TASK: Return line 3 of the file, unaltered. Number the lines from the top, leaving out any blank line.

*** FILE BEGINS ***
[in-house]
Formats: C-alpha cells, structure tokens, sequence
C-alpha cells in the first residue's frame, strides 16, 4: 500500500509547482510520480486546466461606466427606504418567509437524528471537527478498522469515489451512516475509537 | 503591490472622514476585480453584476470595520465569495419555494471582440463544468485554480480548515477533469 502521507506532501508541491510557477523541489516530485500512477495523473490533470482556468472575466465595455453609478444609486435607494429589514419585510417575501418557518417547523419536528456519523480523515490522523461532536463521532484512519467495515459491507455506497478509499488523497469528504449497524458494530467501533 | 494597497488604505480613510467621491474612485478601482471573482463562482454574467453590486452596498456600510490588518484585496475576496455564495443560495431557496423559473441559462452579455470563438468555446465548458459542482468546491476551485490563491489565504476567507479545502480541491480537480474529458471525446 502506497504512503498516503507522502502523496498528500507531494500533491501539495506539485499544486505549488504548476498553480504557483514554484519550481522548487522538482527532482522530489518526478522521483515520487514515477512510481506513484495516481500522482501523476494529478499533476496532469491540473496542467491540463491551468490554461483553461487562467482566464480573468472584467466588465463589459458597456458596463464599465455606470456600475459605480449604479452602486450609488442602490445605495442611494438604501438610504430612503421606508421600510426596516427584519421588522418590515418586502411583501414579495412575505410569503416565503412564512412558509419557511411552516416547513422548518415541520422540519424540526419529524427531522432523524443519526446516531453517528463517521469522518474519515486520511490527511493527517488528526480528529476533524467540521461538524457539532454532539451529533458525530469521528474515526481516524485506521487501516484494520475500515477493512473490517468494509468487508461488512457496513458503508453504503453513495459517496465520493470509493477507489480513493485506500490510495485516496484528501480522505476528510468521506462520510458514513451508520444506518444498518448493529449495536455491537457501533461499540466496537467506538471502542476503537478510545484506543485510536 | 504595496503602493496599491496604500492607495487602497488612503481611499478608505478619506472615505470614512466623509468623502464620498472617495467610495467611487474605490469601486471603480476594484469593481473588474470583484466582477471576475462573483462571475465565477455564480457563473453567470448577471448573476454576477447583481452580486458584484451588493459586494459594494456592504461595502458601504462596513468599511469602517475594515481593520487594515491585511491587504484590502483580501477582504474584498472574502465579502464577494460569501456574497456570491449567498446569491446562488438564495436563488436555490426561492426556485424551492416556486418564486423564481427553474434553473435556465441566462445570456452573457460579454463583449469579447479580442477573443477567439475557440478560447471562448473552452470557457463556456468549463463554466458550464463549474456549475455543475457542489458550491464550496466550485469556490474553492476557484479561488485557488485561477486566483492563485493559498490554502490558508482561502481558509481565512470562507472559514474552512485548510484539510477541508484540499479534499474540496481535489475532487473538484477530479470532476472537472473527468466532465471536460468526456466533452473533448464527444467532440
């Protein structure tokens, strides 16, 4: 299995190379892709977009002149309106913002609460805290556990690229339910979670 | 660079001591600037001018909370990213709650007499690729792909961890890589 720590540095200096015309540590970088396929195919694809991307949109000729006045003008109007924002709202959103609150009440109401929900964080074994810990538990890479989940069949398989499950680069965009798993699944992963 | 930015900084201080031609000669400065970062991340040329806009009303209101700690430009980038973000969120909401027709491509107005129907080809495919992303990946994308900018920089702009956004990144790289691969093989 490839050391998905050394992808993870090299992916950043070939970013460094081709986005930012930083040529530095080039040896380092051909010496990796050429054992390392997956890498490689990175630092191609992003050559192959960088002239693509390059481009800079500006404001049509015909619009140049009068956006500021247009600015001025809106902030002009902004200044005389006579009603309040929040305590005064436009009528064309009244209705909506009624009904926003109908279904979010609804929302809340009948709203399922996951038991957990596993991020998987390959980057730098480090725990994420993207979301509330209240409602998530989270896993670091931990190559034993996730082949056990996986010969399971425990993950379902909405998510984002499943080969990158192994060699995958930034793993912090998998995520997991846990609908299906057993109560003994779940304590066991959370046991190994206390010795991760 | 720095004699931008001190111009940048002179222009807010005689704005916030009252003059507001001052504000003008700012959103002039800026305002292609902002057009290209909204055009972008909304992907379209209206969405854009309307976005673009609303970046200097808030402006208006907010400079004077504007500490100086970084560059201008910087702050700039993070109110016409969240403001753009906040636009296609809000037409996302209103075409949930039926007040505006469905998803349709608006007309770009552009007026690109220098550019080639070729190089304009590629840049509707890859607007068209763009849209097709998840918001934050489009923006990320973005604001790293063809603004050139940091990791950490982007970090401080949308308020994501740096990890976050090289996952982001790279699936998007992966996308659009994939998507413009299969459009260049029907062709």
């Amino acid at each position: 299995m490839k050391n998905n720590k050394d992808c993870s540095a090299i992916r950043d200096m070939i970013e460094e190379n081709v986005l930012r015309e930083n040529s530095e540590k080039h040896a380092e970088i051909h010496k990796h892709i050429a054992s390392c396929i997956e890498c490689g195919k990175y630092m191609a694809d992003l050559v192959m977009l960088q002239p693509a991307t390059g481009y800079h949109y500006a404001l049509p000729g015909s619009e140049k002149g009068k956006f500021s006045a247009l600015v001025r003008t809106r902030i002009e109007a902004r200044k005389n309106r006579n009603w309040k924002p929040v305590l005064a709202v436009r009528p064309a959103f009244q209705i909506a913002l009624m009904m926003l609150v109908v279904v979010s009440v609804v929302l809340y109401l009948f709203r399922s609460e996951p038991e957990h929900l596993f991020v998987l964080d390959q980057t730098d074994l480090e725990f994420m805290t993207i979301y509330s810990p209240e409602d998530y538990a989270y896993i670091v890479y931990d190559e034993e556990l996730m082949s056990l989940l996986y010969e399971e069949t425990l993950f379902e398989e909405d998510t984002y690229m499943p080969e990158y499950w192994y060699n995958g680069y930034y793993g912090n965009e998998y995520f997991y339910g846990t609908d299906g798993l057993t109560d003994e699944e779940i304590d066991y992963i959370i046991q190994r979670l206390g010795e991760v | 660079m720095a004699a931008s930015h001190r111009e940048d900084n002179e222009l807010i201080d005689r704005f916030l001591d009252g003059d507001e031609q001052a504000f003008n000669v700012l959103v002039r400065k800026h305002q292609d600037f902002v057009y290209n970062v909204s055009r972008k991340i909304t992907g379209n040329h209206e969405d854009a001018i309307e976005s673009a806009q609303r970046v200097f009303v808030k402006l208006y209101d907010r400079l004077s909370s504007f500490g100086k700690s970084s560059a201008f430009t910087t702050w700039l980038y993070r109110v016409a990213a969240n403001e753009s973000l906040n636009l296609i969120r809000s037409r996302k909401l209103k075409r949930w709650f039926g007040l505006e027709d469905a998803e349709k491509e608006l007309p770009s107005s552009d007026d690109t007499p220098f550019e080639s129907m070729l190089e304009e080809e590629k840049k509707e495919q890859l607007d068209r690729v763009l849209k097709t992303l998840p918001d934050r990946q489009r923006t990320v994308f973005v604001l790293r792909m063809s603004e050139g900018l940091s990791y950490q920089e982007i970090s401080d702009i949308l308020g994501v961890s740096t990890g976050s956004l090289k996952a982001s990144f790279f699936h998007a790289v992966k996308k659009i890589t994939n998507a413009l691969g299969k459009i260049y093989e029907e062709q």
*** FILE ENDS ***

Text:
C-alpha cells in the first residue's frame, strides 16, 4: 500500500509547482510520480486546466461606466427606504418567509437524528471537527478498522469515489451512516475509537 | 503591490472622514476585480453584476470595520465569495419555494471582440463544468485554480480548515477533469 502521507506532501508541491510557477523541489516530485500512477495523473490533470482556468472575466465595455453609478444609486435607494429589514419585510417575501418557518417547523419536528456519523480523515490522523461532536463521532484512519467495515459491507455506497478509499488523497469528504449497524458494530467501533 | 494597497488604505480613510467621491474612485478601482471573482463562482454574467453590486452596498456600510490588518484585496475576496455564495443560495431557496423559473441559462452579455470563438468555446465548458459542482468546491476551485490563491489565504476567507479545502480541491480537480474529458471525446 502506497504512503498516503507522502502523496498528500507531494500533491501539495506539485499544486505549488504548476498553480504557483514554484519550481522548487522538482527532482522530489518526478522521483515520487514515477512510481506513484495516481500522482501523476494529478499533476496532469491540473496542467491540463491551468490554461483553461487562467482566464480573468472584467466588465463589459458597456458596463464599465455606470456600475459605480449604479452602486450609488442602490445605495442611494438604501438610504430612503421606508421600510426596516427584519421588522418590515418586502411583501414579495412575505410569503416565503412564512412558509419557511411552516416547513422548518415541520422540519424540526419529524427531522432523524443519526446516531453517528463517521469522518474519515486520511490527511493527517488528526480528529476533524467540521461538524457539532454532539451529533458525530469521528474515526481516524485506521487501516484494520475500515477493512473490517468494509468487508461488512457496513458503508453504503453513495459517496465520493470509493477507489480513493485506500490510495485516496484528501480522505476528510468521506462520510458514513451508520444506518444498518448493529449495536455491537457501533461499540466496537467506538471502542476503537478510545484506543485510536 | 504595496503602493496599491496604500492607495487602497488612503481611499478608505478619506472615505470614512466623509468623502464620498472617495467610495467611487474605490469601486471603480476594484469593481473588474470583484466582477471576475462573483462571475465565477455564480457563473453567470448577471448573476454576477447583481452580486458584484451588493459586494459594494456592504461595502458601504462596513468599511469602517475594515481593520487594515491585511491587504484590502483580501477582504474584498472574502465579502464577494460569501456574497456570491449567498446569491446562488438564495436563488436555490426561492426556485424551492416556486418564486423564481427553474434553473435556465441566462445570456452573457460579454463583449469579447479580442477573443477567439475557440478560447471562448473552452470557457463556456468549463463554466458550464463549474456549475455543475457542489458550491464550496466550485469556490474553492476557484479561488485557488485561477486566483492563485493559498490554502490558508482561502481558509481565512470562507472559514474552512485548510484539510477541508484540499479534499474540496481535489475532487473538484477530479470532476472537472473527468466532465471536460468526456466533452473533448464527444467532440